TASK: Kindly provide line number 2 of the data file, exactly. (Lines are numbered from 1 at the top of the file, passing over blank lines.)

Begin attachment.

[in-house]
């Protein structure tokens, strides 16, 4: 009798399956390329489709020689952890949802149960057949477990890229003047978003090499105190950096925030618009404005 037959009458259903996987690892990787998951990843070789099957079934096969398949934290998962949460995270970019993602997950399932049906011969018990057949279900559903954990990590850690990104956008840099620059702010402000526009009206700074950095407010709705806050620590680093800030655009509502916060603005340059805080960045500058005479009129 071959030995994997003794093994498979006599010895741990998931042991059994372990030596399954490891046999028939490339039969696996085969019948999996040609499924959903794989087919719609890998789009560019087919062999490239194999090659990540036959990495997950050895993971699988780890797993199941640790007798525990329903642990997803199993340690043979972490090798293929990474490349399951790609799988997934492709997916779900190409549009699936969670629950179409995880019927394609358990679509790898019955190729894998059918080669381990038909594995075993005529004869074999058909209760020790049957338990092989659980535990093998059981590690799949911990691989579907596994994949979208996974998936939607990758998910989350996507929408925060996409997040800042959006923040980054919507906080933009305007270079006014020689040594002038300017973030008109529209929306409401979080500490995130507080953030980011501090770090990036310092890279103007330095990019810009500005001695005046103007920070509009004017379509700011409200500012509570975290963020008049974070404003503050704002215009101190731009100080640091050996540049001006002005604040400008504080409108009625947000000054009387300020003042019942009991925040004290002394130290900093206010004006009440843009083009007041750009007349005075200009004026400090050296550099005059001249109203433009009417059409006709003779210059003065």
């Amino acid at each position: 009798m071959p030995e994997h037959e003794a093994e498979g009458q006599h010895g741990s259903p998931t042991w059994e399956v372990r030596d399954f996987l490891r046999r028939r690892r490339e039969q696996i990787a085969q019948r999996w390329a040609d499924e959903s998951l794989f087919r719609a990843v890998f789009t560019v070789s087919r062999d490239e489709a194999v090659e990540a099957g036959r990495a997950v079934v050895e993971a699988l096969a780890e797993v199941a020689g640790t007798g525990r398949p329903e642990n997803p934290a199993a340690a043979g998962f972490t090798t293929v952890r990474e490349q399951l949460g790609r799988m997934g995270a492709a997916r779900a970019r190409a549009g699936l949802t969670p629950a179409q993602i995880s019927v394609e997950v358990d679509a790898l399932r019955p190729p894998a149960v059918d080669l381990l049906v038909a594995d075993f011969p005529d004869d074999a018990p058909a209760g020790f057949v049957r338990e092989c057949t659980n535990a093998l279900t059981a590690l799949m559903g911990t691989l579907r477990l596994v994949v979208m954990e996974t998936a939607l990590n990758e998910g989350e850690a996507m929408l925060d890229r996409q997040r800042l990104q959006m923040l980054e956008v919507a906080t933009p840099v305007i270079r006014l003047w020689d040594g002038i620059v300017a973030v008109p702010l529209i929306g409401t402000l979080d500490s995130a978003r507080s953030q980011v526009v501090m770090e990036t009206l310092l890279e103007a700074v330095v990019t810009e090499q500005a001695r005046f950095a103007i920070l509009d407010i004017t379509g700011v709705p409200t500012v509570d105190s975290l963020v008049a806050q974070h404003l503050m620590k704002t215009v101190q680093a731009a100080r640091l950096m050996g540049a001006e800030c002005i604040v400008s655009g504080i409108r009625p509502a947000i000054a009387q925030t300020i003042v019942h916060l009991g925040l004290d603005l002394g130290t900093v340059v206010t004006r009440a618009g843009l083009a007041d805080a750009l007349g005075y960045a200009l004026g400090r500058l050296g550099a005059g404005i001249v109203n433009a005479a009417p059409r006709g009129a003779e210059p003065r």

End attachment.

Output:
């Protein structure tokens, strides 16, 4: 009798399956390329489709020689952890949802149960057949477990890229003047978003090499105190950096925030618009404005 037959009458259903996987690892990787998951990843070789099957079934096969398949934290998962949460995270970019993602997950399932049906011969018990057949279900559903954990990590850690990104956008840099620059702010402000526009009206700074950095407010709705806050620590680093800030655009509502916060603005340059805080960045500058005479009129 071959030995994997003794093994498979006599010895741990998931042991059994372990030596399954490891046999028939490339039969696996085969019948999996040609499924959903794989087919719609890998789009560019087919062999490239194999090659990540036959990495997950050895993971699988780890797993199941640790007798525990329903642990997803199993340690043979972490090798293929990474490349399951790609799988997934492709997916779900190409549009699936969670629950179409995880019927394609358990679509790898019955190729894998059918080669381990038909594995075993005529004869074999058909209760020790049957338990092989659980535990093998059981590690799949911990691989579907596994994949979208996974998936939607990758998910989350996507929408925060996409997040800042959006923040980054919507906080933009305007270079006014020689040594002038300017973030008109529209929306409401979080500490995130507080953030980011501090770090990036310092890279103007330095990019810009500005001695005046103007920070509009004017379509700011409200500012509570975290963020008049974070404003503050704002215009101190731009100080640091050996540049001006002005604040400008504080409108009625947000000054009387300020003042019942009991925040004290002394130290900093206010004006009440843009083009007041750009007349005075200009004026400090050296550099005059001249109203433009009417059409006709003779210059003065």